A film, also called a movie or motion picture, is a series of still images on a strip of plastic which, when run through a projector and shown on a screen, creates the illusion of moving images. A film is created by photographing actual scenes with a motion picture camera; by photographing drawings or miniature models using traditional animation techniques; by means of CGI and computer animation; or by a combination of some or all of these techniques and other visual effects. The process of filmmaking is both an art and an industry.
Films usually include an optical soundtrack, which is a graphic recording of the spoken words, music and other sounds that are to accompany the images. It runs along a portion of the film exclusively reserved for it and is not projected.
Films are cultural artifacts created by specific cultures. They reflect those cultures, and, in turn, affect them. Film is considered to be an important art form, a source of popular entertainment, and a powerful medium for educating—or indoctrinating—citizens. The visual basis of film gives it a universal power of communication. Some films have become popular worldwide attractions by using dubbing or subtitles to translate the dialog into the language of the viewer.
The individual images that make up a film are called frames. During projection, a rotating shutter causes intervals of darkness as each frame in turn is moved into position to be projected, but the viewer does not notice the interruptions because of an effect known as persistence of vision, whereby the eye retains a visual image for a fraction of a second after the source has been removed. The perception of motion is due to a psychological effect called beta movement.
The name "film" originates from the fact that photographic film (also called film stock) has historically been the medium for recording and displaying motion pictures. Many other terms exist for an individual motion picture, including picture, picture show, moving picture, photoplay and flick. The most common term in the United States is movie, while in Europe film is preferred. Terms for the field in general include the big screen, the silver screen, the movies and cinema; the latter is commonly used in scholarly texts and critical essays, especially by European writers. In early years, the word sheet was sometimes used instead of screen.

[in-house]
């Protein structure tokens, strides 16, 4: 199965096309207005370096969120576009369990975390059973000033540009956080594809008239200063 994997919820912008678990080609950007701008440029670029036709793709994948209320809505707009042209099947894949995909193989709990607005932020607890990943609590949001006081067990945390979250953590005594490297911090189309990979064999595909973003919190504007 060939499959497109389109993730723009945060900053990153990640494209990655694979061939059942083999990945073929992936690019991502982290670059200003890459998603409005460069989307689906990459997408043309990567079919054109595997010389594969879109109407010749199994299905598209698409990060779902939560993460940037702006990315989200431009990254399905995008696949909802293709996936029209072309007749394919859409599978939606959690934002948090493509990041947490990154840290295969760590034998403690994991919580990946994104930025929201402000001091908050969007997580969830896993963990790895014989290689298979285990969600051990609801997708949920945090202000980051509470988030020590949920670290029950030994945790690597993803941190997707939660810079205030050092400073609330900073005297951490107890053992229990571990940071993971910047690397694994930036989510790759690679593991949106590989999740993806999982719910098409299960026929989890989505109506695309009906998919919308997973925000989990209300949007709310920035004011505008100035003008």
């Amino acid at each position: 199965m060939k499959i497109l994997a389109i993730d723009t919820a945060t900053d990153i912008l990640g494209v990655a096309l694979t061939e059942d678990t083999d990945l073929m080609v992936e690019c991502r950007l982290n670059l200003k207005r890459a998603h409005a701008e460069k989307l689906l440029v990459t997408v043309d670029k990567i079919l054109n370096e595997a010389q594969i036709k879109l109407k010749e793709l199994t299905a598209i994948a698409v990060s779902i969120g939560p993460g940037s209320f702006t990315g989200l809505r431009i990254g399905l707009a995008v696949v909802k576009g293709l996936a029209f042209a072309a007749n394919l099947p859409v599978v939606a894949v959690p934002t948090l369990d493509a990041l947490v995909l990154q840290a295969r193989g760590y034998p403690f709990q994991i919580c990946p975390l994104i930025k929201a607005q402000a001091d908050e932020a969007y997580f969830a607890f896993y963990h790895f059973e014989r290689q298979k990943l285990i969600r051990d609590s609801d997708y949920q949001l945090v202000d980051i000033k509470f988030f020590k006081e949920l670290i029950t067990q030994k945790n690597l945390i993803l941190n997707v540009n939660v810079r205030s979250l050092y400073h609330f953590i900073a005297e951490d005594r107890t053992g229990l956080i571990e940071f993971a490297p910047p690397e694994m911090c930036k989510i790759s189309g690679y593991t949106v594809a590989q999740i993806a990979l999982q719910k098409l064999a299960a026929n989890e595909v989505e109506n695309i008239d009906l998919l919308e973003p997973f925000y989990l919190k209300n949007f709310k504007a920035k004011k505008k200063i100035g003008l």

Famous quotes containing the word film:
“Television does not dominate or insist, as movies do. It is not sensational, but taken for granted. Insistence would destroy it, for its message is so dire that it relies on being the background drone that counters silence. For most of us, it is something turned on and off as we would the light. It is a service, not a luxury or a thing of choice.”
—David Thomson, U.S. film historian. America in the Dark: The Impact of Hollywood Films on American Culture, ch. 8, William Morrow (1977)
“If you want to tell the untold stories, if you want to give voice to the voiceless, youve got to find a language. Which goes for film as well as prose, for documentary as well as autobiography. Use the wrong language, and youre dumb and blind.”
—Salman Rushdie (b. 1948)
“Lay not that flattering unction to your soul,
That not your trespass but my madness speaks;
It will but skin and film the ulcerous place,
Whilst rank corruption, mining all within,
—William Shakespeare (15641616)